Yes, sure, as producer Mark Crowdy said prior to S6, it seems logical to wonder if ME can be a husband and father, but I never thought that required putting him in a deep depression, staring into space all the time. And once they’ve brought us to the place where the marriage is teetering on the edge, don’t bring the show back in S7, after a scene in the last episode of S6 in which ME tells Louisa that he isn’t good at being a husband and needs her help, with Louisa having departed for Spain after all. What happened? They were actually in agreement that they couldn’t just go home and act as though nothing had changed. But that is exactly what they must have done — that is, Louisa’s plans to leave weren’t altered by Martin expressing any regrets and we can only guess that Martin may have continued to say nothing to keep Louisa from leaving. He went back to his office after seeing Ruth in the last episode of S6 to make reservations to fly to Spain and catch up with Louisa, he told his mother to leave, and he apologized to a patient; all changes in approach for him. But at the beginning of S7 we’re back to square one.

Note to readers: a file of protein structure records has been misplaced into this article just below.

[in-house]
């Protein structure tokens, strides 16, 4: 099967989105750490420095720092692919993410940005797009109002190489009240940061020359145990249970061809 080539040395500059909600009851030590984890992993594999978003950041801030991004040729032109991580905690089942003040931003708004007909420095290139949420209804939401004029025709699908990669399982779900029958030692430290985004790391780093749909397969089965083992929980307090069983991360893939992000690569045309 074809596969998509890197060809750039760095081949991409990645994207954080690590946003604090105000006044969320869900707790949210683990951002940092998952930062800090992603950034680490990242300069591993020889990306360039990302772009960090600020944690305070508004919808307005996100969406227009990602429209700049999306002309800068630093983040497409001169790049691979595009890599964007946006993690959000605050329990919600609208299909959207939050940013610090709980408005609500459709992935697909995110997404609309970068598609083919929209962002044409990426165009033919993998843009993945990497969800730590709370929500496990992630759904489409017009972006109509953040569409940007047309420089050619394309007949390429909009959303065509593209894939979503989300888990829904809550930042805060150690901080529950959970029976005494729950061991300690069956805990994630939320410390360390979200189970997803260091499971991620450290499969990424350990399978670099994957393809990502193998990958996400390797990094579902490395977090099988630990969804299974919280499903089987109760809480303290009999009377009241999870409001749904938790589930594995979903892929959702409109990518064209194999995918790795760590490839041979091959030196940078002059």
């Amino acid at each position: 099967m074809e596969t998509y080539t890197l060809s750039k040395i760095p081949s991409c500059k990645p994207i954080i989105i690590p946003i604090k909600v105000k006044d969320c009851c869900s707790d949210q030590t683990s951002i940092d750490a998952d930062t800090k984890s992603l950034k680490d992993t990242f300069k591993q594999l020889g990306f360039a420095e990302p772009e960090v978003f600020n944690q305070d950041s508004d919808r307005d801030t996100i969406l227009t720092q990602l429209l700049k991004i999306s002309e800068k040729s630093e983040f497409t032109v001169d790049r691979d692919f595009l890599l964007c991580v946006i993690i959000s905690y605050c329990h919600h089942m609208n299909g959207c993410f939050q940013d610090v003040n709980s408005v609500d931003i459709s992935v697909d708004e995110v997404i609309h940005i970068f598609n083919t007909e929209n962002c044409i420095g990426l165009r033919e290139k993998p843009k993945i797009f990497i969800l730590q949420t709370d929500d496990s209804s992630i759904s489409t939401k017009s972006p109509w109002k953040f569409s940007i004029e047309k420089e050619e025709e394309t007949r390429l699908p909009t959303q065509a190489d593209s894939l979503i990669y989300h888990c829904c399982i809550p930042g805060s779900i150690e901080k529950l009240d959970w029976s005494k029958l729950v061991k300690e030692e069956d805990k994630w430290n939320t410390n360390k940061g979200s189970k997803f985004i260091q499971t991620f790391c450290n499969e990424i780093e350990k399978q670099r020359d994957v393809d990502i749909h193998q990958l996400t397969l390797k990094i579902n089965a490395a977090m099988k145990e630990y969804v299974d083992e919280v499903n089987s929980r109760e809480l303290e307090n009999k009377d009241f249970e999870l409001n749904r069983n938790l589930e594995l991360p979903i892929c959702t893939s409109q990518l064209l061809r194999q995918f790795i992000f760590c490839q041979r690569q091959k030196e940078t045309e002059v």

I know, gaps are there for a reason and we are meant to speculate about what might have transpired, but when gaps become so big you can drive a truck through them, they begin to be significant fractures rather than minor intermissions. For example, let’s look at the previous gaps between series. At the outset of the show they made the decision to start each series as if very little time has passed. Therefore, S2 begins soon after Martin Ellingham has chosen to stay in Portwenn as the GP at the end of S1. He is immediately confronted with a difficult medical case that also includes some complications with his newly registered attraction to Louisa Glasson. We have a more significant gap between S2 and 3 because now the storylines are developing. The primary tension is between Martin and Louisa. At the end of the regular season, Martin had accused Louisa of stalking him after she reciprocated his expression of love for her. Then, early in S3, she accuses him of stalking her as he tries to redeem himself by wanting to ask her out to dinner. We also have Louisa needing some medical attention from Martin and finding the awkwardness in their relationship frustrating. The biggest gap between series comes between S3 and 4 when Louisa and Martin call off their marriage and Louisa leaves Portwenn. As it turns out, she has been in London for 6 months and, by the end of the first episode, has returned to Portwenn pregnant. We may have some interest in what she’s been doing during that interlude and how Martin has been handling the second time he’s been rejected by a woman he planned to marry; however, when Louisa returns in E1 of S4, the only thing we find ourselves wondering about is what she had been expecting upon her return. The shortest gap takes place between series 4 and 5 when Louisa is taken to the hospital after giving birth at the conclusion of S4. We don’t need to see how she’s transported to the hospital or how she’s checked in; we are perfectly happy to be brought into the story once that has all been completed and now she needs to find a way back to Portwenn. Although S4 had ended with the most passionate kiss yet between this couple, at the start of S5 Louisa isn’t taking anything for granted and seems pleasantly surprised with Martin’s offer to drive her back. It’s also not that important to know what took place between series 5 and 6 because Martin and Louisa departed hand in hand from the scene with Mrs. T at the Castle and now they are preparing to be married. We know some time has passed because James is obviously older by a couple of months, and there’s no doubt that some viewers would like to have seen Martin and Louisa having some nice times together, but we can accept that lacuna because the fact that the wedding is taking place has to mean things went well. However, when we get to the gap between series 6 and 7, there is a gap the size of a meteor crater that creates questions of equal magnitude.